Temporary catheter perfusion and artery-last sequence of repair in macroreplantations


      The sequence of repair of structures in macroreplantation surgery is important, since it has a direct influence on ischaemia time, blood loss and technical accuracy. Different sequences have been recommended in the literature. A uniform order of repair was used in a series of macroreplants, performing the arterial repair at the end of the procedure.
      A total of 341 parts were replanted in 249 patients. Of these, 28 cases (27 patients) were amputations proximal to the wrist. The sequence of repair was temporary catheter arterial shunt for 10–15 minutes, debridement, bone, musculotendons, veins and dorsal skin, nerves, arteries and volar skin. Fasciotomies were performed only if primary ischaemia time had been over 6 hours.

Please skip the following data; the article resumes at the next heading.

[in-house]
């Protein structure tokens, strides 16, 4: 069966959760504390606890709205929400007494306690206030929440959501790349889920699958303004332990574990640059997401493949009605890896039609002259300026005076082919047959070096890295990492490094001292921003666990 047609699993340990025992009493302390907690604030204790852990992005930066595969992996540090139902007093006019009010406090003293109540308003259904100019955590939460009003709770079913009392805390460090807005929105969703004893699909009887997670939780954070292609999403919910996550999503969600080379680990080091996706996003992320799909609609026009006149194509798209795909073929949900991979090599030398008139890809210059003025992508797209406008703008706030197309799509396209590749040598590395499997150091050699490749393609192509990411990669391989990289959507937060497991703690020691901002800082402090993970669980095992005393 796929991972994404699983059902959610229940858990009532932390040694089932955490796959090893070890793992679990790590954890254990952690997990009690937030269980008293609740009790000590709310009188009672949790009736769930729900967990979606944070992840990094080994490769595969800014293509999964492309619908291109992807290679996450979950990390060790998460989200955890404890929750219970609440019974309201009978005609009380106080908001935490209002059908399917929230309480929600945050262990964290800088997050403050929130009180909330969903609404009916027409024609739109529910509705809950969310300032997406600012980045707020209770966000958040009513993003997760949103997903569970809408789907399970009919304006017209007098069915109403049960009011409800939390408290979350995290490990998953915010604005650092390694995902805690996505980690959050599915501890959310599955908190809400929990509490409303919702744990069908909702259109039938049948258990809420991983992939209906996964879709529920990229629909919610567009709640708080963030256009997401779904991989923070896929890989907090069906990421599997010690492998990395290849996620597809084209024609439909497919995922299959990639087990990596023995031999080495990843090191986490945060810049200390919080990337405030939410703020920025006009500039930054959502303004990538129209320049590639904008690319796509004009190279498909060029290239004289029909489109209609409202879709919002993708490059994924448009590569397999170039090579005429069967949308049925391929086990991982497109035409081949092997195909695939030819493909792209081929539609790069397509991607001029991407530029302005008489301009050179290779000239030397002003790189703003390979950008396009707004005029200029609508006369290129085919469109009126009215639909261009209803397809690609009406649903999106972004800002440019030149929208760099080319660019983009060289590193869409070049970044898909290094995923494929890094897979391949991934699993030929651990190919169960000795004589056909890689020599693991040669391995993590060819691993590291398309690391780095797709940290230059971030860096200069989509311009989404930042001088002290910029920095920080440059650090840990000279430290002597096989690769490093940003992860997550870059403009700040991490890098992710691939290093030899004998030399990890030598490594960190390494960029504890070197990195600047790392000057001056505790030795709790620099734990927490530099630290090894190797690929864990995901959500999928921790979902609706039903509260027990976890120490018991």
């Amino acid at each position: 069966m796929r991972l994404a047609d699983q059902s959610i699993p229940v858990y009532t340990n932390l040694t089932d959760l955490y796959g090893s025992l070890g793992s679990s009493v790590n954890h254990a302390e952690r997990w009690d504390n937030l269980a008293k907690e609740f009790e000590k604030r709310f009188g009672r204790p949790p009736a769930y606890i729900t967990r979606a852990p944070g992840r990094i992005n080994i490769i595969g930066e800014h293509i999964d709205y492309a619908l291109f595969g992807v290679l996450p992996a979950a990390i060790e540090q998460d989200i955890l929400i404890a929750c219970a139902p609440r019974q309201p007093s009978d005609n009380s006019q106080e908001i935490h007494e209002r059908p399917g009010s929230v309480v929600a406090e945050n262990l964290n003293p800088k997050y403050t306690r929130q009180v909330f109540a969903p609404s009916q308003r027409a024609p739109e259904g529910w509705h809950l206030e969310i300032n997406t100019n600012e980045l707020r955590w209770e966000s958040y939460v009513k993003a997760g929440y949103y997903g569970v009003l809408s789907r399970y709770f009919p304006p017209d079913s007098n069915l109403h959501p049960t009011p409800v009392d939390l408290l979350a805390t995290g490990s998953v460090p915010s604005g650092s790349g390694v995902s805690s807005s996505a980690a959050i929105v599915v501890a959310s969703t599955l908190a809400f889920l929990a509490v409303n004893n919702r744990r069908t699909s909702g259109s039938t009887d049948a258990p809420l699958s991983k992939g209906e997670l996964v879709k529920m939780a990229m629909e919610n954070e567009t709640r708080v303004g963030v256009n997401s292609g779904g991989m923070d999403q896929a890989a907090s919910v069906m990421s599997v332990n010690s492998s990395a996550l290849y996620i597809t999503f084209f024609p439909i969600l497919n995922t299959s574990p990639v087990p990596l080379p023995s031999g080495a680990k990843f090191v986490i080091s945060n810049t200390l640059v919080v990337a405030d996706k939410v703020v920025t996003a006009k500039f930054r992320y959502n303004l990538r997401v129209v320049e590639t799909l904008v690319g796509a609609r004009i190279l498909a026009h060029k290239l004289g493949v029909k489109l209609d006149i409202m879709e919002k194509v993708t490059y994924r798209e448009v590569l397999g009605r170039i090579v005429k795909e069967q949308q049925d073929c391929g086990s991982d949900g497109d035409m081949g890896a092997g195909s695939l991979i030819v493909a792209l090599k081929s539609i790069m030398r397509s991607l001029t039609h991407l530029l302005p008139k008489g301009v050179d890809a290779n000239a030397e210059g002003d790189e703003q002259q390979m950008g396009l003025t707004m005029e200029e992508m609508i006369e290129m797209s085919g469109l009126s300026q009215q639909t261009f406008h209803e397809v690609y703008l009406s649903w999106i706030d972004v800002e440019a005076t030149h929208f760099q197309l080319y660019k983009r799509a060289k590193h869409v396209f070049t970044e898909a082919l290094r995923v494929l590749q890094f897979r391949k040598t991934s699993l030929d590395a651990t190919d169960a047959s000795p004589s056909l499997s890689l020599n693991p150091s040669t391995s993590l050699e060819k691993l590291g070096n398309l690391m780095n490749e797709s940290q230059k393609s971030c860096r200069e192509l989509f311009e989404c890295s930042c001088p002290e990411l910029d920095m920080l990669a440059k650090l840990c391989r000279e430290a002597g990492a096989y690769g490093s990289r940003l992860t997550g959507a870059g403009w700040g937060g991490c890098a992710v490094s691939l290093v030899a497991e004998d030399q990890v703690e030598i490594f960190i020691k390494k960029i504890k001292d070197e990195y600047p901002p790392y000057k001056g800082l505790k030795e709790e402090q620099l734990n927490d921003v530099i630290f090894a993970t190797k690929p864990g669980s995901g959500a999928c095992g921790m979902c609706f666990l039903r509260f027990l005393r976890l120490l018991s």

A 100% survival rate was achieved. Primary ischaemia time was less than 6 hours in all cases but two. Fasciotomy was performed only in these two patients. Infection rate was 10% (three cases). Soft-tissue necrosis requiring free flap coverage occurred in four cases (14%). In these complicated cases (24%), salvage rate was 100%. Mean operative time was 240 minutes. Functional results according to Chen's criteria were grade I in six cases, grade II in nine, grade III in 13, and no patients with grade IV.
      Temporary catheter arterial perfusion reduces ischaemia time and permits an artery-last sequence. This may reduce blood loss, permits an accurate repair of non-vascular structures, and shortens operative time.


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